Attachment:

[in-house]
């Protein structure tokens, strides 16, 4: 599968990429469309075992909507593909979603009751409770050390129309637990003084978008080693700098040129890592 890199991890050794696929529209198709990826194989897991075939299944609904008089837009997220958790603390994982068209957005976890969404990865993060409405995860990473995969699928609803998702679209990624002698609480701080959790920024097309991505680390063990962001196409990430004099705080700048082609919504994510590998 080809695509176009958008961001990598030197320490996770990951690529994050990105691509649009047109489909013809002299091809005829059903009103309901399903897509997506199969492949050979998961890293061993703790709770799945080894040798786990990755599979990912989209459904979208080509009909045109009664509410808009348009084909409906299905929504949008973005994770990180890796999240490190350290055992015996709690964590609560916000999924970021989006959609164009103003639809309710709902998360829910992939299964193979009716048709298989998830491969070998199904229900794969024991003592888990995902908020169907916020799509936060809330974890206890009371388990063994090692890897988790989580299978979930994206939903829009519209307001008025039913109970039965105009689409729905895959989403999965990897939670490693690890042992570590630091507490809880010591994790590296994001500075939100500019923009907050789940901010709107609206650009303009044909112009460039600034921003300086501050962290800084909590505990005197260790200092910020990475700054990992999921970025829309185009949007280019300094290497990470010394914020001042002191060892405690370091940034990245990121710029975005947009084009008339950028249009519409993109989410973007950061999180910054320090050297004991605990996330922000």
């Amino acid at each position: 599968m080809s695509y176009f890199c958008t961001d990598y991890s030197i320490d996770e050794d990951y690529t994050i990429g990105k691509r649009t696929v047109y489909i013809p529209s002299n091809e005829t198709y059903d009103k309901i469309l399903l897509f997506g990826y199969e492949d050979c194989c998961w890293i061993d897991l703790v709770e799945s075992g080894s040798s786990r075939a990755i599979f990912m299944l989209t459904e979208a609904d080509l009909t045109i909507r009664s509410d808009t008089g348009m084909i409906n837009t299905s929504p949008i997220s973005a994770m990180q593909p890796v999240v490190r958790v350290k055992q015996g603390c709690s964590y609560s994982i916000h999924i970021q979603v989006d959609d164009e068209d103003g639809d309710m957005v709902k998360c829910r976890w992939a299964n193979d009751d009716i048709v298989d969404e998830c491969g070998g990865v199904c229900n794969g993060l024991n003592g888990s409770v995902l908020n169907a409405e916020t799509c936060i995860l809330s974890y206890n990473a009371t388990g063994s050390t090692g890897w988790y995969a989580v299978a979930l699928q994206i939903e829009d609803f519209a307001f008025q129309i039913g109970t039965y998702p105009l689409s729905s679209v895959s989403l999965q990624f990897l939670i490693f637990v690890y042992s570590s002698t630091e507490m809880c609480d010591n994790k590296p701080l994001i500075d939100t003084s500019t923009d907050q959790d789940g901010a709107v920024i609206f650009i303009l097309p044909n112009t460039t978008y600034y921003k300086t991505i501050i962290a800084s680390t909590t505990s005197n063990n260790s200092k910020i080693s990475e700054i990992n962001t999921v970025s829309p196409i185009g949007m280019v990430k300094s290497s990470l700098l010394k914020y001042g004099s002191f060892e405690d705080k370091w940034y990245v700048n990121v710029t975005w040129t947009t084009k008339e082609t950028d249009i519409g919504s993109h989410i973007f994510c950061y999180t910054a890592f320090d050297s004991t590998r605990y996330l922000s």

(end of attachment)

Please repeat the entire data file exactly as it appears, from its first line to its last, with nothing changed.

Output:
[in-house]
């Protein structure tokens, strides 16, 4: 599968990429469309075992909507593909979603009751409770050390129309637990003084978008080693700098040129890592 890199991890050794696929529209198709990826194989897991075939299944609904008089837009997220958790603390994982068209957005976890969404990865993060409405995860990473995969699928609803998702679209990624002698609480701080959790920024097309991505680390063990962001196409990430004099705080700048082609919504994510590998 080809695509176009958008961001990598030197320490996770990951690529994050990105691509649009047109489909013809002299091809005829059903009103309901399903897509997506199969492949050979998961890293061993703790709770799945080894040798786990990755599979990912989209459904979208080509009909045109009664509410808009348009084909409906299905929504949008973005994770990180890796999240490190350290055992015996709690964590609560916000999924970021989006959609164009103003639809309710709902998360829910992939299964193979009716048709298989998830491969070998199904229900794969024991003592888990995902908020169907916020799509936060809330974890206890009371388990063994090692890897988790989580299978979930994206939903829009519209307001008025039913109970039965105009689409729905895959989403999965990897939670490693690890042992570590630091507490809880010591994790590296994001500075939100500019923009907050789940901010709107609206650009303009044909112009460039600034921003300086501050962290800084909590505990005197260790200092910020990475700054990992999921970025829309185009949007280019300094290497990470010394914020001042002191060892405690370091940034990245990121710029975005947009084009008339950028249009519409993109989410973007950061999180910054320090050297004991605990996330922000």
């Amino acid at each position: 599968m080809s695509y176009f890199c958008t961001d990598y991890s030197i320490d996770e050794d990951y690529t994050i990429g990105k691509r649009t696929v047109y489909i013809p529209s002299n091809e005829t198709y059903d009103k309901i469309l399903l897509f997506g990826y199969e492949d050979c194989c998961w890293i061993d897991l703790v709770e799945s075992g080894s040798s786990r075939a990755i599979f990912m299944l989209t459904e979208a609904d080509l009909t045109i909507r009664s509410d808009t008089g348009m084909i409906n837009t299905s929504p949008i997220s973005a994770m990180q593909p890796v999240v490190r958790v350290k055992q015996g603390c709690s964590y609560s994982i916000h999924i970021q979603v989006d959609d164009e068209d103003g639809d309710m957005v709902k998360c829910r976890w992939a299964n193979d009751d009716i048709v298989d969404e998830c491969g070998g990865v199904c229900n794969g993060l024991n003592g888990s409770v995902l908020n169907a409405e916020t799509c936060i995860l809330s974890y206890n990473a009371t388990g063994s050390t090692g890897w988790y995969a989580v299978a979930l699928q994206i939903e829009d609803f519209a307001f008025q129309i039913g109970t039965y998702p105009l689409s729905s679209v895959s989403l999965q990624f990897l939670i490693f637990v690890y042992s570590s002698t630091e507490m809880c609480d010591n994790k590296p701080l994001i500075d939100t003084s500019t923009d907050q959790d789940g901010a709107v920024i609206f650009i303009l097309p044909n112009t460039t978008y600034y921003k300086t991505i501050i962290a800084s680390t909590t505990s005197n063990n260790s200092k910020i080693s990475e700054i990992n962001t999921v970025s829309p196409i185009g949007m280019v990430k300094s290497s990470l700098l010394k914020y001042g004099s002191f060892e405690d705080k370091w940034y990245v700048n990121v710029t975005w040129t947009t084009k008339e082609t950028d249009i519409g919504s993109h989410i973007f994510c950061y999180t910054a890592f320090d050297s004991t590998r605990y996330l922000s």